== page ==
Source: N8 Research Partnership
The new director of a partnership of research-intensive universities in the North of England has denied claims that the region has fallen behind in setting research priorities.
Peter Simpson, director of the N8 Research Partnership, said that science in the North was in a “pretty decent position” and that it has “a lot of opportunities”.
The N8 comprises the universities of Durham, Lancaster, Leeds, Liverpool, Manchester, Newcastle, Sheffield and York. It was the first of five regional alliances of research-intensive universities.
Members of the N8 will also lose 8 per cent of their quality-related research income (excluding some transitional funding), based on last month’s allocations announced by the Higher Education Funding Council for England, which are distributed according to the REF results.
Dr Simpson, former director of discovery sciences at pharmaceutical company AstraZeneca, spoke to THE before the funding allocations were published. He said that it was not his view that universities in the North have been slower to prioritise and invest in research priorities than those in the South.
He said that the REF did not encompass a number of new research centres that are based in the North. These include the Centre for Ageing and Vitality in Newcastle, and the National Graphene Institute and the Sir Henry Royce Materials Institute for Materials Research and Innovation, which are located in Manchester.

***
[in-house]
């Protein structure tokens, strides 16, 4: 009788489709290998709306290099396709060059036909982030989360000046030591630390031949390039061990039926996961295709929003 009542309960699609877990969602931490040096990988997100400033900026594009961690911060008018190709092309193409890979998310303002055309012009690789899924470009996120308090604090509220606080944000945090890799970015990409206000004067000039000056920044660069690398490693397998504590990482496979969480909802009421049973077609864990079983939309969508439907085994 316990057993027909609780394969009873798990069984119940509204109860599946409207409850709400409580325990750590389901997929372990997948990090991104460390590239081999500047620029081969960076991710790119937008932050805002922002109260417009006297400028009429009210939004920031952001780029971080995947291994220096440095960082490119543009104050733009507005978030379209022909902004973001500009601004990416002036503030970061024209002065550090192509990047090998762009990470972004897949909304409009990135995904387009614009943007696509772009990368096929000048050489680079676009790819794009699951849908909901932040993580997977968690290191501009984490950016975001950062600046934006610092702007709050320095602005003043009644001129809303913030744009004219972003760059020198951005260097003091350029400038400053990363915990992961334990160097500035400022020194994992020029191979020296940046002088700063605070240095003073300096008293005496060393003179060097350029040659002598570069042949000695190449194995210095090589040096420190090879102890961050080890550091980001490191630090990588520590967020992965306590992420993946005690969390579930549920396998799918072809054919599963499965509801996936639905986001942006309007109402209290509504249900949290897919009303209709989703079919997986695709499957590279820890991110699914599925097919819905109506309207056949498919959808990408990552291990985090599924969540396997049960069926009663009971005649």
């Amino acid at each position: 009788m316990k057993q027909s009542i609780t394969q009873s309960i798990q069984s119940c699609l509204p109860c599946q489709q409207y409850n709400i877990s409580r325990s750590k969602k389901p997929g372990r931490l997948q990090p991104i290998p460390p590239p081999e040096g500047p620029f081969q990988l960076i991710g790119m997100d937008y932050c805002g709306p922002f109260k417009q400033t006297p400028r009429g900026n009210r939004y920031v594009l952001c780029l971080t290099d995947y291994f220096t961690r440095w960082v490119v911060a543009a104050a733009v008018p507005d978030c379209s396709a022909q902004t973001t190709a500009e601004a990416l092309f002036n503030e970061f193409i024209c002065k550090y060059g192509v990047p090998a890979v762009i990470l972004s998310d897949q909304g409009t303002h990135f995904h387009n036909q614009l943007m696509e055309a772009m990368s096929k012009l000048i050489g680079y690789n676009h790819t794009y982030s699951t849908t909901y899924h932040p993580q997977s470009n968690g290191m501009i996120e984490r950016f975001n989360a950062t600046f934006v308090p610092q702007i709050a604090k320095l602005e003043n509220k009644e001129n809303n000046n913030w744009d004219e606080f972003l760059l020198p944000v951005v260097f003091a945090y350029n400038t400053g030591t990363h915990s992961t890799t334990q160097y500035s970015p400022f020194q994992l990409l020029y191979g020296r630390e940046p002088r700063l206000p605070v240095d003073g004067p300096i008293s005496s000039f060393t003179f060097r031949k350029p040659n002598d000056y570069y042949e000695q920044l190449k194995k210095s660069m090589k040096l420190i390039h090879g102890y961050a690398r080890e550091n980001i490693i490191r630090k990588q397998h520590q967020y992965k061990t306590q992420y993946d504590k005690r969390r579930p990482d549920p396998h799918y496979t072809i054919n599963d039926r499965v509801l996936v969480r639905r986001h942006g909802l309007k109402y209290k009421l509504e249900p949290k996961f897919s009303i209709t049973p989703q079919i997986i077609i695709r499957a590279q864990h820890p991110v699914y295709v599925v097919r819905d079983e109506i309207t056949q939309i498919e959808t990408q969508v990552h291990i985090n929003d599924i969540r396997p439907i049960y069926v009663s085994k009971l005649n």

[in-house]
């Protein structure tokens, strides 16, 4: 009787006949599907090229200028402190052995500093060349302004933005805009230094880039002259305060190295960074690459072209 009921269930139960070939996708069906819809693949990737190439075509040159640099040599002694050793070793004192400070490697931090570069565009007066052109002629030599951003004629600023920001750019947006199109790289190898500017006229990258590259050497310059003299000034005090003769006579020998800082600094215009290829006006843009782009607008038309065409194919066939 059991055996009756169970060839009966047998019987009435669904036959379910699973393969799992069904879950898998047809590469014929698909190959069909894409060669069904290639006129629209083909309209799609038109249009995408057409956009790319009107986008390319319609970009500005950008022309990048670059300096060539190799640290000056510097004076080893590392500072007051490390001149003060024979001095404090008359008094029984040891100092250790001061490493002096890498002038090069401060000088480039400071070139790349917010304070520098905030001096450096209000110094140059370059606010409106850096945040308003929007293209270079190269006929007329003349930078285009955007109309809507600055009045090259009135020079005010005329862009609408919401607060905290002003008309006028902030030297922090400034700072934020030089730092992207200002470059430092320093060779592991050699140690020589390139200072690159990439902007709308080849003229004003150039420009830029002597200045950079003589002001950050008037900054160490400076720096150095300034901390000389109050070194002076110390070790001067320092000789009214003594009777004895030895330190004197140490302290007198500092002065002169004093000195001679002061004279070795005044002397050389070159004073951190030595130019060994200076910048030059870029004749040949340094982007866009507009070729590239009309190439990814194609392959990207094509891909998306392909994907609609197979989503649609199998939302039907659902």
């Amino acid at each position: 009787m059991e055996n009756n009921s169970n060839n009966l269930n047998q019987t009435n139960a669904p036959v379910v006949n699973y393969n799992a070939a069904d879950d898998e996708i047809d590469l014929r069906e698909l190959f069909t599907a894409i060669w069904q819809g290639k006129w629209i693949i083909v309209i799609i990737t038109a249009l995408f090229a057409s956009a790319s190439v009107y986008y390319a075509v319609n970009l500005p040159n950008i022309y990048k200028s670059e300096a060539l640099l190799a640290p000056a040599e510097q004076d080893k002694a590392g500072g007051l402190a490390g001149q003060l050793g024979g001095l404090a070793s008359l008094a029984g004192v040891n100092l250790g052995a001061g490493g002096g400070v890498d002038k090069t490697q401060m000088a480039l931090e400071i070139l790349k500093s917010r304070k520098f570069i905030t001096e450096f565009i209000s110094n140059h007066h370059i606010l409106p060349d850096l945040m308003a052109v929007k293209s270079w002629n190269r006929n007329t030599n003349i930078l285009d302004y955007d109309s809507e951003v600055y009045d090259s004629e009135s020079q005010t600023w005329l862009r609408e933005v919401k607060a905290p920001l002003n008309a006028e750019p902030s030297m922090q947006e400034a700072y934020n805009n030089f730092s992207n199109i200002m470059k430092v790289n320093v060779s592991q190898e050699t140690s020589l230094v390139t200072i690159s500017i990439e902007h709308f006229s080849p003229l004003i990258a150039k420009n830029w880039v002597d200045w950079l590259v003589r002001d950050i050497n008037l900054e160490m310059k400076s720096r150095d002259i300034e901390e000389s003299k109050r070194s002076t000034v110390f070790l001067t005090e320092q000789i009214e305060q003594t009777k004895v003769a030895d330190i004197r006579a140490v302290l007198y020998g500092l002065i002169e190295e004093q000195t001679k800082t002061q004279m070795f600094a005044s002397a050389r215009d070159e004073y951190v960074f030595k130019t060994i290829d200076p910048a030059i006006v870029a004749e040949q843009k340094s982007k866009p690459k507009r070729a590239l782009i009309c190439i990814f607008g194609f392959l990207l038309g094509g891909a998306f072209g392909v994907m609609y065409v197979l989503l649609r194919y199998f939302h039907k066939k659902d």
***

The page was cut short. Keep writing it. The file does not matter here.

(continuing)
“Given that the size of most of the northern research-intensive universities is smaller than some of the universities in the South, it is absolutely understood that specialisation is the way to excellence,” he said.
“The North can propose a really strong proposition…We can work together as a region and as a place, build that level of identity and understanding of our strengths. We don’t have to do that in a competitive space with any other region of the country,” he added.
He said that the N8 community has worked together for a number of years and can have an “honest conversation” about its research strengths.
Dr Simpson said that there was also an “element of trust and community” in the North, although he accepted that this was a culture that could be encouraged elsewhere. “But because the N8 has existed for longer than most of the regional university partnerships, there is an element of comfort,” he said. This helps the N8 universities to identify their strengths and weaknesses when working together.
One such example of this type of collaboration is a centre for agricultural innovation, hosted by the University of York, that the N8 is creating to bring together its members in agricultural and food science and technology.
The centre will offer a gateway for industry to access academic knowledge to solve problems and has been funded by Hefce to the tune of £8 million.